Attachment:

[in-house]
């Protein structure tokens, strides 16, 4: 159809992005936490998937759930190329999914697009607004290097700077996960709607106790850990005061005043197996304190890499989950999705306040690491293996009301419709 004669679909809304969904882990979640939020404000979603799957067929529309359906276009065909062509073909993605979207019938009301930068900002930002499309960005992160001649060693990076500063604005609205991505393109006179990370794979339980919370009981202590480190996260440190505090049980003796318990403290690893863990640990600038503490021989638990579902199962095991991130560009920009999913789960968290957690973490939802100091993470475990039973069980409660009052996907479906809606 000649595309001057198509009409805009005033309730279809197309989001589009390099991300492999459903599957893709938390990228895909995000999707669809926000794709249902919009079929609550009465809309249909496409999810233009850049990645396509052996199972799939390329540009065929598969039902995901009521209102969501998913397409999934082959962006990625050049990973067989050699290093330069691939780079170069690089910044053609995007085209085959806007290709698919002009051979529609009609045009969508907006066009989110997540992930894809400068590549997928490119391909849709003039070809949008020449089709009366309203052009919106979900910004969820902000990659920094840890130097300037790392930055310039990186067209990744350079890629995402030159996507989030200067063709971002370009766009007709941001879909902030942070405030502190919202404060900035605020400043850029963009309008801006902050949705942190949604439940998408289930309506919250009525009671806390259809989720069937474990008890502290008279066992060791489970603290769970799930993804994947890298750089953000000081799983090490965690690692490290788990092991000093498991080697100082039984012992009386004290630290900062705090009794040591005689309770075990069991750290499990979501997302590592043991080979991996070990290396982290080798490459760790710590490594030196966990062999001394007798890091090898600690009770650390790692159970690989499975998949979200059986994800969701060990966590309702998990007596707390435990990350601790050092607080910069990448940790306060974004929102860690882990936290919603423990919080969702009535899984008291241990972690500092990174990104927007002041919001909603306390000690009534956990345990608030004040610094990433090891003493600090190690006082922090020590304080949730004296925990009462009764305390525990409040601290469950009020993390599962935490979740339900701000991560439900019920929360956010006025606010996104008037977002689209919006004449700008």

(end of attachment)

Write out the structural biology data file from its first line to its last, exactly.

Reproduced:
[in-house]
């Protein structure tokens, strides 16, 4: 159809992005936490998937759930190329999914697009607004290097700077996960709607106790850990005061005043197996304190890499989950999705306040690491293996009301419709 004669679909809304969904882990979640939020404000979603799957067929529309359906276009065909062509073909993605979207019938009301930068900002930002499309960005992160001649060693990076500063604005609205991505393109006179990370794979339980919370009981202590480190996260440190505090049980003796318990403290690893863990640990600038503490021989638990579902199962095991991130560009920009999913789960968290957690973490939802100091993470475990039973069980409660009052996907479906809606 000649595309001057198509009409805009005033309730279809197309989001589009390099991300492999459903599957893709938390990228895909995000999707669809926000794709249902919009079929609550009465809309249909496409999810233009850049990645396509052996199972799939390329540009065929598969039902995901009521209102969501998913397409999934082959962006990625050049990973067989050699290093330069691939780079170069690089910044053609995007085209085959806007290709698919002009051979529609009609045009969508907006066009989110997540992930894809400068590549997928490119391909849709003039070809949008020449089709009366309203052009919106979900910004969820902000990659920094840890130097300037790392930055310039990186067209990744350079890629995402030159996507989030200067063709971002370009766009007709941001879909902030942070405030502190919202404060900035605020400043850029963009309008801006902050949705942190949604439940998408289930309506919250009525009671806390259809989720069937474990008890502290008279066992060791489970603290769970799930993804994947890298750089953000000081799983090490965690690692490290788990092991000093498991080697100082039984012992009386004290630290900062705090009794040591005689309770075990069991750290499990979501997302590592043991080979991996070990290396982290080798490459760790710590490594030196966990062999001394007798890091090898600690009770650390790692159970690989499975998949979200059986994800969701060990966590309702998990007596707390435990990350601790050092607080910069990448940790306060974004929102860690882990936290919603423990919080969702009535899984008291241990972690500092990174990104927007002041919001909603306390000690009534956990345990608030004040610094990433090891003493600090190690006082922090020590304080949730004296925990009462009764305390525990409040601290469950009020993390599962935490979740339900701000991560439900019920929360956010006025606010996104008037977002689209919006004449700008």